Monday, June 27, 2005
Fite works to balance river preservation with recreation - 27 June 2005
Ed Fite supervises 100 miles of river in three counties, as well as ten river rangers who provide assistance to the thousands of summer visitors to the Illinois River, east of Tahlequah.
Due to budget cuts, the Oklahoma Scenic Rivers Commission has seen diminished funds from which to keep the river clean and safe.
With the enormous number of guests, Fite likens the weekend crowd to a "medium-size community," the banks and waters of this riparian waterway easily become clogged with garbage.
"We have gotten used to folks being critical of us just because they don't always see a ranger or there is a little trash. We can pick up an area and think its going to be clean when we come back in an hour and the next bunch comes through and they just throw their cans and their trash all over the ground," said Fite. "They have no consideration for others, and then were back picking it up again."
The confluence of holiday celebration and rowdy river-goers this Fourth of July holiday will undoubtedly lead to trash cans overflowing with the byproducts of a good time.
The OSRC is a step ahead though, allowing anyone to float the river without charge Friday, July 8 to help clean river.
The OSRC has three River Cleanups this year, one that was after Memorial Day, the cleanup next week and an event after Labor Day in September.
"We are trying to place the River Cleanups after the major holidays to clean up after all the tourists who come through," said Meredith Lee, education outreach coordinator for the commission.
Check-in for July's cleanup is that morning at nine, but volunteers are encouraged to sign up in advance.
"Give me a call and pre-register for it," said Lee.
Trash is not the only problem Fite and the OSRC has had to worry about lately.
Reports of above-the-limit phosphorous levels and squabbles with the entities that produce them, mainly poultry farms, have caused an intervention from Oklahoma's attorney general.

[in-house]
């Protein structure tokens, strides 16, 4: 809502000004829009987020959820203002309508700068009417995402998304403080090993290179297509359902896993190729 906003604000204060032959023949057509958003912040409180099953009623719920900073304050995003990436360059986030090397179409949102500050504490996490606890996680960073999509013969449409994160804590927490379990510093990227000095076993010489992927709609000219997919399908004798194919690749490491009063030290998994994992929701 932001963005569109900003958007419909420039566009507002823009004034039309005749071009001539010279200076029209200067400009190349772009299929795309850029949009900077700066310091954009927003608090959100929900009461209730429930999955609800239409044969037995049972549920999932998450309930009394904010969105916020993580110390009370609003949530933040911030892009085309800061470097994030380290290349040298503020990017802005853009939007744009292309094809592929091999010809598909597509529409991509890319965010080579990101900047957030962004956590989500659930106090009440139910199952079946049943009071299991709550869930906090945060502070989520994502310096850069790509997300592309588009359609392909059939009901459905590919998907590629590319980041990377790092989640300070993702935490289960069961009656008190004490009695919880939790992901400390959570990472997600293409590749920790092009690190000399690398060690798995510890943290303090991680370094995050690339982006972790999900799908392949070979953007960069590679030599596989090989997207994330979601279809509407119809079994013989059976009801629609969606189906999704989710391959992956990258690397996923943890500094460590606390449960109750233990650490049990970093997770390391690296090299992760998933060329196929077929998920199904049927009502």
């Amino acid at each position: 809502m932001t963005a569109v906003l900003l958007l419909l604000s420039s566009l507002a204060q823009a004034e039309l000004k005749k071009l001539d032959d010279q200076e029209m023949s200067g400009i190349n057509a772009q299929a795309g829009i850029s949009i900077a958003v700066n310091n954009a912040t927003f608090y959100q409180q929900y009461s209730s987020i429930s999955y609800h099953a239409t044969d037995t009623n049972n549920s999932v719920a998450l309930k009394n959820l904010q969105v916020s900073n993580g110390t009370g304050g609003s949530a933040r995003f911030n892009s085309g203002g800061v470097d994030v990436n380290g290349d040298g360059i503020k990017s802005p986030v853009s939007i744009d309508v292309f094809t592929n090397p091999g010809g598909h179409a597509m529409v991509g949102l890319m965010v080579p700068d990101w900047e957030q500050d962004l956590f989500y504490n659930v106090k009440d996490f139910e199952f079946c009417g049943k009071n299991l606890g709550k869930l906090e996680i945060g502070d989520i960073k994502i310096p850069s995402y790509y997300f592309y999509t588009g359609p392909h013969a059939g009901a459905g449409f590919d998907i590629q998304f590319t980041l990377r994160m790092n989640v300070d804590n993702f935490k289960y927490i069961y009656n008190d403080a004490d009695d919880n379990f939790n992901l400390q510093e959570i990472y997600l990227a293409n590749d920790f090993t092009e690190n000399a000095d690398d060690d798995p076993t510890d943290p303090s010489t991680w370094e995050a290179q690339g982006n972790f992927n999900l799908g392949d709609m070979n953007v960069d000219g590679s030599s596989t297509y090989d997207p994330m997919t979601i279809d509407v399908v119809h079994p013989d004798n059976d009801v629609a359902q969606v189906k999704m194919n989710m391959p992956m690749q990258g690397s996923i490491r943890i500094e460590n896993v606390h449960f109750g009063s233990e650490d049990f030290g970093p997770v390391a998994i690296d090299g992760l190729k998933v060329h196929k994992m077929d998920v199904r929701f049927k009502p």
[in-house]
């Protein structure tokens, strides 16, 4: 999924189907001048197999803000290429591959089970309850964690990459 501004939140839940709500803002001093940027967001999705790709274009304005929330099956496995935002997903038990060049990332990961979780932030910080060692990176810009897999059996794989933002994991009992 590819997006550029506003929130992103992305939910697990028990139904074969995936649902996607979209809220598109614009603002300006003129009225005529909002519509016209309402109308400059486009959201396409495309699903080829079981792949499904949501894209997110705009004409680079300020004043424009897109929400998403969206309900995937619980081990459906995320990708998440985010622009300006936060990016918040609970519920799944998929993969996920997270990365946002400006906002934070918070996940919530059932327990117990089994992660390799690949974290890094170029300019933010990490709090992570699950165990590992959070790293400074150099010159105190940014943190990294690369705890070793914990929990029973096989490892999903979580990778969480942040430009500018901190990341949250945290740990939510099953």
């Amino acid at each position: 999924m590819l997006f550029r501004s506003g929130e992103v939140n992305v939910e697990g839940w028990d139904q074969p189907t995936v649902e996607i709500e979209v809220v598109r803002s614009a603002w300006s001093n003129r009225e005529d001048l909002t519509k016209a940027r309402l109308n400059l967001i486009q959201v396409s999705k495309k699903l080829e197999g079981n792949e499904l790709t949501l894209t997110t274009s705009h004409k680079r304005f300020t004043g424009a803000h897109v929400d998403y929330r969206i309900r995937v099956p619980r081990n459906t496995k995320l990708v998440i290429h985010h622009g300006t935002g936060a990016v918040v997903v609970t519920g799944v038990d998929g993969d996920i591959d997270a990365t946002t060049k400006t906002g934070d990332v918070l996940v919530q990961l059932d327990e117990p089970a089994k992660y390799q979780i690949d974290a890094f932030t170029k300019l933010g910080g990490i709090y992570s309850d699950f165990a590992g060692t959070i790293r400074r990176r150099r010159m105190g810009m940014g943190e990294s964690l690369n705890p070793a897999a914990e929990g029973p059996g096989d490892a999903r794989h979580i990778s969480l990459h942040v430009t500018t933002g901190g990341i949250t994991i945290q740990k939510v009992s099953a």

The state is also looking into a study released by the Cherokee Nation last year, which found on average, their testing suggested that the bacteria levels of the lower 111inois River exceeded the standards set forth by applicable law.
"In December of 2003, we entered into an agreement with Arkansas for all of the communities that discharge treated wastewater into the [l11inois River] basin to build better wastewater plants that will achieve a certain standard," said Fite.
Some Tahlequah resident have also taken a disliking to the way river management is handled.
Murv Jacob, a downtown artist, has heard many complaints from local- residents and has a few as well.
"People need a place to go swimming, like they always have," said Jacob. "We used to be able to go to the river any time. Now they're making it hard:'
His frustrations come from the sudden removal of camping and access privileges of the more popular places along the river.
The owners of "Boy Scout hole," the Welling Bridge area and the Sequoyah Club have limited the public usage or sites that have been open for years.
But last year the Army Corps, of Engineers, the landowners, realized there was no profit in keeping the favorite sites open due to vandalism and litter problems. In fact, said Fite, the three locations would be absolutely off limits if his organization had not stuck a deal with the Corps.
"A number of people have been upset at me particularly and the agency that I work for because those areas are being closed. I'm sorry that folks haven't realized that if it weren't for myself and the OSRC, those areas would be closed."
File said although he is used to criticism from Tahlequah natives, he was ruffled by comments made from a former NSU instructor and current publisher of "The Current."
"I saw an article by Tom Barlow, who thinks we have possibly too much of a presence along the river. I'm sorry Mr. Barlow hasn't been a resident of the river for as long as I have and seen the management issues we have been challenged with," said Fite.
"If he had to walk a mile in the moccasins of my staff, I think he would have a different appreciation for what we are trying to do."